For me, retail therapy comes in the form of meandering the isles of the grocery store rescuing the unfashionable, unwanted, and unsightly foodstuffs from their inevitable and untimely dumpster demise. In short and (selfishly) in a case of textbook altruism, I totally love buying clearance food. As much about saving a buck as about the challenge of plugging culinary square-pegs into “round hole” meals, there is nothing like bargain chow. Give me your damaged, your passed-date, your misfit comestibles yeaning to be chili. Given that any given relationship isn’t nearly as much about love as it is about mutual convenience (or inconvenience, contingent upon mood and circumstance), one can endear any edible, if necessary. Today, I bought 3 pounds fresh of ”mixed soup vegetables” for a grand total of 99 cents.
½ lb Bacon
1 lb boneless skinless chicken breast, cut into small cubes
2 lb mixed vegetables, diced*
½ C flour
2 T chili powder
1 t paprika
1 t cumin
1 t garlic pepper seasoning
1 T diced dried New Mexican chilies
1 ½ T diced dried Guajillo chilies
3 C water
1 T chicken bullion
* This was 2/3 of my big 99 cent purchase (woo-who). I’d have used all 3 lbs, but the pot has limited capacity. Well, the pot’s capacity is far more limited than my self-perceived ability to be “creative” with chili, given there is such a quantifiable aptitude. Ah-hem. Anyhow, mixed vegetables consists of red potatoes, carrots, celery, and onions.
- Fry bacon in a pot until fully cooked.
- Remove bacon from pan and ALL BUT ¼ C of bacon grease. Keep ¼ C of bacon grease in the pot.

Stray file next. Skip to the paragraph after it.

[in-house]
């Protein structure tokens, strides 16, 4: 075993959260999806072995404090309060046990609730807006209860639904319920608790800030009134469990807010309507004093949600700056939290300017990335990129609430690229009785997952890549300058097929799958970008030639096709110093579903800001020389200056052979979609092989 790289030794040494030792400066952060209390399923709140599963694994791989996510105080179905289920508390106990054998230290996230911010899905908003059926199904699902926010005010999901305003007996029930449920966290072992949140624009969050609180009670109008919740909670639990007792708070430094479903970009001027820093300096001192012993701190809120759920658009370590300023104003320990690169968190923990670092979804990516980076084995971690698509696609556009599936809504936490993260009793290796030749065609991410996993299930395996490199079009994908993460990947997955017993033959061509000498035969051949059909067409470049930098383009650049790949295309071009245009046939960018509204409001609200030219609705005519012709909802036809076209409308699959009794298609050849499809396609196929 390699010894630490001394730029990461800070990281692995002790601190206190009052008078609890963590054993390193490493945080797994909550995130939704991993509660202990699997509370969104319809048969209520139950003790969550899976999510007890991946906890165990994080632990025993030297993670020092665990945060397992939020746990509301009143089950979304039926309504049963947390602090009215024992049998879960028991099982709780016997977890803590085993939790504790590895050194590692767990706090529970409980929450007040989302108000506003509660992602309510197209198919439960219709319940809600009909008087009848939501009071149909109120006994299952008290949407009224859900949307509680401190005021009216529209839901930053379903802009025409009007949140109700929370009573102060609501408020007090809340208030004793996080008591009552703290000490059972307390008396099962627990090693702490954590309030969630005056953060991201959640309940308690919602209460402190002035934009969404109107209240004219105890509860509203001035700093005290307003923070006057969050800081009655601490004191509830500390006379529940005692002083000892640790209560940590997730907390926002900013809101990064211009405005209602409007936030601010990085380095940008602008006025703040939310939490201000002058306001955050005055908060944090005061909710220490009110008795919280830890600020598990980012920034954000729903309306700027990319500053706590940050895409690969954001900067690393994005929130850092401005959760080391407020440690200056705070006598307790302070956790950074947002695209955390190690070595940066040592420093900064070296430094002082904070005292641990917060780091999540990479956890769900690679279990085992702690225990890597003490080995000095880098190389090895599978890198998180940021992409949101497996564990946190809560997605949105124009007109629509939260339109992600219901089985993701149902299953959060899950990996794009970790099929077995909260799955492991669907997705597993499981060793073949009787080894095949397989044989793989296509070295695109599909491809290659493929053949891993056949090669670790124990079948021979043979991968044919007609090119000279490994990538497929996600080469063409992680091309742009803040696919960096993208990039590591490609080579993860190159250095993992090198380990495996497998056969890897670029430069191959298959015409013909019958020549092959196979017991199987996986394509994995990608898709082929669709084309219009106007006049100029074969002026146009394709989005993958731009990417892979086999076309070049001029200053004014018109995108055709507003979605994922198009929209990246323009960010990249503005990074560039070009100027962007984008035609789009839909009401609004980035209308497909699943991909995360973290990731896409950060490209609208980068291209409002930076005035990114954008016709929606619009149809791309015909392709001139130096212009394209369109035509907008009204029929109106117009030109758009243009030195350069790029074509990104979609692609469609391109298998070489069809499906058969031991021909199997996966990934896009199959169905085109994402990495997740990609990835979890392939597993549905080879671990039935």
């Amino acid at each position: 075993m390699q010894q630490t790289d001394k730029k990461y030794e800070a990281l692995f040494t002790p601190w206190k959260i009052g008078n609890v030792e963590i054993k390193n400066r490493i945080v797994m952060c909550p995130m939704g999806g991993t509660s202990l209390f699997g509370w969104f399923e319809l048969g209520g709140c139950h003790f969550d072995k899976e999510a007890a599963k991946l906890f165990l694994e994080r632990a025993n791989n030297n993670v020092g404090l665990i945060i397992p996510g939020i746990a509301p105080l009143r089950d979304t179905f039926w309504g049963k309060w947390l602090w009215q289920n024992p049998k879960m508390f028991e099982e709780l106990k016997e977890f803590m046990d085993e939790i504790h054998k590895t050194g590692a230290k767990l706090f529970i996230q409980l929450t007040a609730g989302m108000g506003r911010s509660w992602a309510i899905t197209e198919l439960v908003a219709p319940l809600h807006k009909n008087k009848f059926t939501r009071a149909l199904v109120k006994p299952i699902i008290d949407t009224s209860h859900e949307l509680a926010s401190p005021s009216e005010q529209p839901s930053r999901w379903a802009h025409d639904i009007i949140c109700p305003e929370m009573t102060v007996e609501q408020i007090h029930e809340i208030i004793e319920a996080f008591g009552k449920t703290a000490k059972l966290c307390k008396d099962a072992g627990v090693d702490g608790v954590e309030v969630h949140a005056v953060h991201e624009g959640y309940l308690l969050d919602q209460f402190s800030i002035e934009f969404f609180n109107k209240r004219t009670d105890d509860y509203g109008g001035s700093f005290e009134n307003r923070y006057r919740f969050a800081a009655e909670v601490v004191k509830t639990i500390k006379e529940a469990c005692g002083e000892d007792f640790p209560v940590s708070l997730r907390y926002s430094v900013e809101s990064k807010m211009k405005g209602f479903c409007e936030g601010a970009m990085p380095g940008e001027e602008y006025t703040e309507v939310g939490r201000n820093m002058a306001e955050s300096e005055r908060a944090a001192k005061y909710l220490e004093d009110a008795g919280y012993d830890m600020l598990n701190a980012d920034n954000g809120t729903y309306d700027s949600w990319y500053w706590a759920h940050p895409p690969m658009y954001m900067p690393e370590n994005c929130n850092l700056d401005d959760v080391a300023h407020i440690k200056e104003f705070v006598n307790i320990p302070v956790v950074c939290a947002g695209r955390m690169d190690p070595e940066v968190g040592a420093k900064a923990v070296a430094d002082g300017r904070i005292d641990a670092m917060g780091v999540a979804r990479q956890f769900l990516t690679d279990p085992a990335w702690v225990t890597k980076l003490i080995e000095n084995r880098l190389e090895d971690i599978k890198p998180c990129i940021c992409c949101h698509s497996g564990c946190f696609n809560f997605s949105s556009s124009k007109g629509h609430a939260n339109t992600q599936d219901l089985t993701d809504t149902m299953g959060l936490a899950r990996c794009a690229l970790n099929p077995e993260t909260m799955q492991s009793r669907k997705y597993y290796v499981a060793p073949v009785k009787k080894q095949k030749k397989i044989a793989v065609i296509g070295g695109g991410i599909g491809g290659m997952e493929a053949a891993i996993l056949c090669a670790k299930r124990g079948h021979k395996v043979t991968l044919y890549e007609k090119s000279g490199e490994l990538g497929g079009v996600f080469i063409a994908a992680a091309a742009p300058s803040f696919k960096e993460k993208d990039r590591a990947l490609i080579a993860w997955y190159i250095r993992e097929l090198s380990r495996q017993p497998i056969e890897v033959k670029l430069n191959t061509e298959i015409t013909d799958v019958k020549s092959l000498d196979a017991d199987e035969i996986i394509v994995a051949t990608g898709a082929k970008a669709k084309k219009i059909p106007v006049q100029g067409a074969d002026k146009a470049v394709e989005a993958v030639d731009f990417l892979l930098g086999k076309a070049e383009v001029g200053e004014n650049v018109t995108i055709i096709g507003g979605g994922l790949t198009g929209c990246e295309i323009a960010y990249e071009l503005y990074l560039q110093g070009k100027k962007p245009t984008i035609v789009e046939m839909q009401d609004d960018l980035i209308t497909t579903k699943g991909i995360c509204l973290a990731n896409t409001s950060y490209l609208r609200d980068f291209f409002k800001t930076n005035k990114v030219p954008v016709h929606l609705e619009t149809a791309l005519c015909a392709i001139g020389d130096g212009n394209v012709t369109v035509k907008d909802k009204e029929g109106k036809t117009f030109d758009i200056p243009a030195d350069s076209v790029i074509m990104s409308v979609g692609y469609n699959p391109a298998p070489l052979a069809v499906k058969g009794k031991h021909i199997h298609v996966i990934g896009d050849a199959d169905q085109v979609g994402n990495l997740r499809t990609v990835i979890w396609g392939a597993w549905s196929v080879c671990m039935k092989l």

- Fry chicken in bacon grease until nearly fully cooked.
- Mix flour and seasonings.
- In a bowl, coat the mixed vegetables with seasoned flour.
- Add flour-coated vegetables and diced chilies to the frying chicken.
- Fry contents of the pot for 10 minutes, mixing frequently.
- Add water and bullion and simmer 1.5-2.5 hours on low.
- Dice and add the bacon to the pot.
- Serve with buttered, toasted Italian bread.
This recipe absolutely nailed it. The guest ITP (in-laws from way up north) knew it. The kids (the regular Involuntary Taste Panel) knew it. Mrs. Chili365, in all of her perceived mutual conveniences, knew it. Rich, bacon-y, chili-y, and right-on. Homespun chicken stew chili was appropriately thick but by no means obtuse. Boom and wow and delicious. This recipe is easily in the top three (of 243). That’d be (comfortably) top 2%. Had I perchance added the remaining 33% of the bargain vegetables would we have a top 1% chili? We’d be grasping at the impossible should we venture a harried guess. The convenient reality is that the stew is most certainly edibly endearing.